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Emerging adults (EA) are at high risk for weight gain and obesity yet are underrepresented in behavioral weight loss (BWL) programs and fare worse than their older counterparts when they join these programs. Further, even within BWL programs adapted specifically for this population, young men are particularly challenging to recruit, representing less than 20% of samples in recent trials. One hypothesis for the poor recruitment of men is that men’s goals for a weight loss program are not described in recruitment messages for these studies. Understanding whether men and women’s personal goals for participating in a weight loss program could be a key way to tailor recruitment messaging. As such, the objective of this study is to compare young men and women’s personal goals for a BWL program.


Participants (N=382; 21.9+1.2 years; 83% female; BMI=33.5+4.9 kg/m2) were recruited for a technology-driven weight loss intervention adapted for this age group. At baseline, participants ranked their top 3 personal goals from a list of 15 areas in which they wanted to see change during the program. The most commonly reported areas (n=8) were coded as yes or no if the goal was ranked as one of their top 3. Chi-square tests were conducted to compare men and women on the most commonly reported goals for the program; using Bonferroni correction to adjust for multiple comparisons (p<.006).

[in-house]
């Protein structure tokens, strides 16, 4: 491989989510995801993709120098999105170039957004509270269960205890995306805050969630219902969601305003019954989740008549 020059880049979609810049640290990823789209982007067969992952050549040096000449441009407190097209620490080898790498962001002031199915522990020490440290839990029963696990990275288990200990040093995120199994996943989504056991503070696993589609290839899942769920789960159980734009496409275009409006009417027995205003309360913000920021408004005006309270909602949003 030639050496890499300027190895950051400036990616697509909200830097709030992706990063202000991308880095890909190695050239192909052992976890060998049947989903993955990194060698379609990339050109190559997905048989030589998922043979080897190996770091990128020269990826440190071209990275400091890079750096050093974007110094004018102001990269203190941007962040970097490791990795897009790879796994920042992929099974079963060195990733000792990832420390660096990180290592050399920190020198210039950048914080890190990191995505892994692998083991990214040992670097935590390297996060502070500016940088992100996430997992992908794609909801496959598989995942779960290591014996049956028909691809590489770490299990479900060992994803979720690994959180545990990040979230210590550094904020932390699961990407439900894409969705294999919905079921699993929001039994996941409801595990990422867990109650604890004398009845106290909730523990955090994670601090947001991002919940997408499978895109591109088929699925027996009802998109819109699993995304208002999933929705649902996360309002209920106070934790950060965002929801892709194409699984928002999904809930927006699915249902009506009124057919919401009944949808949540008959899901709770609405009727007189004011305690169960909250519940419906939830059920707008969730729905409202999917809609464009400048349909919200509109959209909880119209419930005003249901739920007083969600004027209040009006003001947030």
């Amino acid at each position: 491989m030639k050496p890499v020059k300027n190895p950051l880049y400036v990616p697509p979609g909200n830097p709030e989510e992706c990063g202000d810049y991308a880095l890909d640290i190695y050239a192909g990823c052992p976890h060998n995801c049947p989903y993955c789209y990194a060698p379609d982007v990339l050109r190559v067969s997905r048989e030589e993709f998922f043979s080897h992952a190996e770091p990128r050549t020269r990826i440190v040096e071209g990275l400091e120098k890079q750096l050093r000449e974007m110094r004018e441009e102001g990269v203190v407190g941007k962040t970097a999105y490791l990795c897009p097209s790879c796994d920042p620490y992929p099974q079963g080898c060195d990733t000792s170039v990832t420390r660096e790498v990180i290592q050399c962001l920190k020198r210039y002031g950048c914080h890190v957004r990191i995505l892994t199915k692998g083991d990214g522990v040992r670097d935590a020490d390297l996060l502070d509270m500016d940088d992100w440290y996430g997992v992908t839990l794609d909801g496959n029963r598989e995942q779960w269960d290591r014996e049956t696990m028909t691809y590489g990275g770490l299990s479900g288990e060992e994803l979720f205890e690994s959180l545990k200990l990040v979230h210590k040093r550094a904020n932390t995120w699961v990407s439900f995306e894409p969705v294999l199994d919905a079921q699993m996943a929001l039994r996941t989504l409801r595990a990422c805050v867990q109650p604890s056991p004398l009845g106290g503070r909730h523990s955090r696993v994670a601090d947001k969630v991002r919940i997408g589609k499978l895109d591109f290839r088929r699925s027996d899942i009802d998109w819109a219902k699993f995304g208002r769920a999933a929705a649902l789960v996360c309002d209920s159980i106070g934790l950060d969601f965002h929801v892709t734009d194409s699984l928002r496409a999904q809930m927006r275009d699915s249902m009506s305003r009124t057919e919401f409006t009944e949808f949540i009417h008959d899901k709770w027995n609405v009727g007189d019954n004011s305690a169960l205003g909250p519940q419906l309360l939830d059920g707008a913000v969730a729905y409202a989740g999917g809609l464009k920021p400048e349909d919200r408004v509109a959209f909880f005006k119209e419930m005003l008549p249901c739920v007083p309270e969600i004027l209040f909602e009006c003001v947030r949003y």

Overall, the most commonly reported areas for wanting to change in the program were: weight (62.7%), physical fitness (43.7%), body fat percentage (25.7%), body shape (25.1%), energy level (24.1%), clothing size (19.6%), confidence (18.8%), and self-esteem (18.0%). Weight was the most commonly ranked as a top goal (43.5%), followed by physical fitness (11.3%) and body fat percentage (8.9%). No significant differences were found between men and women for personal goals.


Emerging adults have a desire to lose weight and body fat, as well as improve physical fitness when it comes to personal goals for a weight loss program. While there were no gender differences in goals for a weight loss program, this could be due to enrollment of a treatment seeking sample. Coupled with differential enrollment of young men, it is possible the results may not be representative of non-treatment seeking young men. More research is needed to understand potential gender differences in goals for a weight loss program to improve recruitment messaging targeting young men.

Publication Date



weight loss, obesity, men


Health Psychology

Faculty Advisor/Mentor

Jessica G. LaRose

Is Part Of

VCU Graduate Research Posters

Examining gender differences in young men and women’s goals for a technology-driven weight loss intervention